Back in June we blogged about the plan of action to establish a formal open governance system for the Matrix protocol: introducing both the idea of the Spec Core Team to act as the neutral technical custodian of the Matrix Spec, as well as confirming the plan to incorporate the Matrix.org Foundation to act as a neutral non-profit legal entity which can act as the legal Guardian for Matrix's intellectual property, gather donations to fund Matrix work, and be legally responsible for maintaining and evolving the spec in a manner which benefits the whole ecosystem without privileging any individual commercial concerns. We published a draft proposal for the new governance model at MSC1318: a proposal for open governance of the Matrix.org Spec to gather feedback and to trial during the day-to-day development of the spec. Otherwise, we refocused on getting a 1.0 release of the Spec out the door, given there's not much point in having a fancy legal governance process to safeguard the evolution of the Spec when we don't even have a stable initial release!
We were originally aiming for end of August to publish a stable release of all Matrix APIs (and thus a so-called 1.0 of the overall standard) - and in the end we managed to publish stable releases of 4 of the 5 APIs (Client-Server, Application Service, Identity Service and Push APIs) as well as a major overhaul of the Server-Server (SS) API. However, the SS API work has run on much longer than expected, as we've ended up both redesigning and needing to implement many major changes to to the protocol: the new State Resolution algorithm (State Resolution Reloaded) to fix state resets; versioned rooms (in order to upgrade to the new algorithm); changing event IDs to be hashes; and fixing a myriad federation bugs in Synapse. Now, the remaining work is progressing steadily (you can see the progress over at https://github.com/orgs/matrix-org/projects/2 - although some of the cards are redacted because they refer to non-spec consulting work) - and the end is in sight!
So, in preparation for the upcoming Matrix 1.0 release, we've been moving ahead with the rest of the open governance plan - and we're happy to announce that as of a few hours ago, the initial incarnation of The Matrix.org Foundation exists!
Now, it's important to understand that this process is not finished - what we've done is to set up a solid initial basis for the Foundation in order to finish refining MSC1318 and turning it into the full Articles of Association of the Foundation (i.e. the legal framework which governs the remit of the Foundation), which we'll be working on over the coming weeks.
In practice, what this means is that in the first phase, today's Foundation gives us:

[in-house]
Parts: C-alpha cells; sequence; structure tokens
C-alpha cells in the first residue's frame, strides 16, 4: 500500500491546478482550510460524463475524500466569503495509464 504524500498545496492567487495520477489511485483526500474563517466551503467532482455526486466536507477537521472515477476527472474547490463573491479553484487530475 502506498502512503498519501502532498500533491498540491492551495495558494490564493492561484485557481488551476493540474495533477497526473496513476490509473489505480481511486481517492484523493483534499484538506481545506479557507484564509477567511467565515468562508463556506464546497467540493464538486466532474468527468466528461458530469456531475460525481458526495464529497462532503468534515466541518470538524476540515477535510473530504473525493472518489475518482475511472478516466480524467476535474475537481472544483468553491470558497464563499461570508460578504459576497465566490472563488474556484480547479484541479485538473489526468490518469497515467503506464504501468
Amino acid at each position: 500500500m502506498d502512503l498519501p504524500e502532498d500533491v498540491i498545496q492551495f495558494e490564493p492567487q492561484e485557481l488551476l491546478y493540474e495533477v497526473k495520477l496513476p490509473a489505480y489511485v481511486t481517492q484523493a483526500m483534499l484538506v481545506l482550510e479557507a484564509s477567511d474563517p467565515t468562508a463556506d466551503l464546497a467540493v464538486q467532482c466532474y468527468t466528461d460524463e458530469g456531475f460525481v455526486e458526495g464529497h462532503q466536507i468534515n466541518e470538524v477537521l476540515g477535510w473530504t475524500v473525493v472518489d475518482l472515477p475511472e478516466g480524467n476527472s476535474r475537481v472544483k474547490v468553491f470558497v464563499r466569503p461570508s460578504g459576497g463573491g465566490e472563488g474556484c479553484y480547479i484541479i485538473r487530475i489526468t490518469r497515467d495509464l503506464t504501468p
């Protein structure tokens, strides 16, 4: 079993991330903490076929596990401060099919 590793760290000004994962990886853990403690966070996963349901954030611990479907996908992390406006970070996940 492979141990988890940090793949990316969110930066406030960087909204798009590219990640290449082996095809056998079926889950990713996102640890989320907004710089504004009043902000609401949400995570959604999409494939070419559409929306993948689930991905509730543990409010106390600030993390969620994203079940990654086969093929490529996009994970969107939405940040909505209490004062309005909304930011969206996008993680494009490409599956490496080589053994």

- A UK non-profit company - technically incorporated as a private company, limited by guarantee.
- Guardians, whose role is to be legally responsible for ensuring that the Foundation (and by extension the Spec Core Team) keeps on mission and neutrally protects the development of Matrix. Matrix's Guardians form the Board of Directors of the Foundation, and will provide a 'checks and balances' mechanism between each other to ensure that all Guardians act in the best interests of the protocol and ecosystem.
For the purposes of initially setting up the Foundation, the initial Guardians are Matthew & Amandine - but in the coming weeks we're expecting to appoint at least three independent Guardians in order to ensure that the current team form a minority on the board and ensure the neutrality of the Foundation relative to Matthew & Amandine's day jobs at New Vector.The profile we're looking for in Guardians are: folks who are independent of the commercial Matrix ecosystem (and especially independent from New Vector), and may even not be members of today's Matrix community, but who are deeply aligned with the mission of the project, and who are respected and trusted by the wider community to uphold the guiding principles of the Foundation and keep the other Guardians honest.
- An immutable asset lock, to protect the intellectual property of the Foundation and prevent it from ever being sold or transferred elsewhere.
- An immutable mission lock, which defines the Foundation's mission as a non-profit neutral guardian of the Matrix standard, with an initial formal goal of finalising the open governance process. To quote article 4 from the initial Articles of Association:
4. The objects of the Foundation are for the benefit of the community as a whole to:
4.1.1 empower users to control their communication data and have freedom over their communications infrastructure by creating, maintaining and promoting Matrix as an openly standardised secure decentralised communication protocol and network, open to all, and available to the public for no charge;
- You can read the initial Articles of Association here (although all the rest of it is fairly generic legal boilerplate for a non-profit company at this point which hasn't yet been tuned; the Matrix-specific stuff is Article 4 as quoted above). You can also see the initial details of the Foundation straight from the horse's mouth over at https://beta.companieshouse.gov.uk/company/11648710.
- Appoint 3+ more Guardians (see above).
- Finalise MSC1318 and incorporate the appropriate bits into the Articles of Associations (AoA). (We might literally edit MSC1318 directly into the final AoA, to incorporate as much input as possible from the full community)
- Tune the boilerplate bits of the AoA to incorporate the conclusions of MSC1318.
- Register the Foundation as a Community Interest Company, to further anchor the Foundation as being for the benefit of the wider community.
- Perform an Asset Transfer of any and all Matrix.org property from New Vector to the Foundation (especially the Matrix.org domain and branding, and donations directed to Matrix.org).
Matthew, Amandine, and the forthcoming Guardians of [the] Matrix!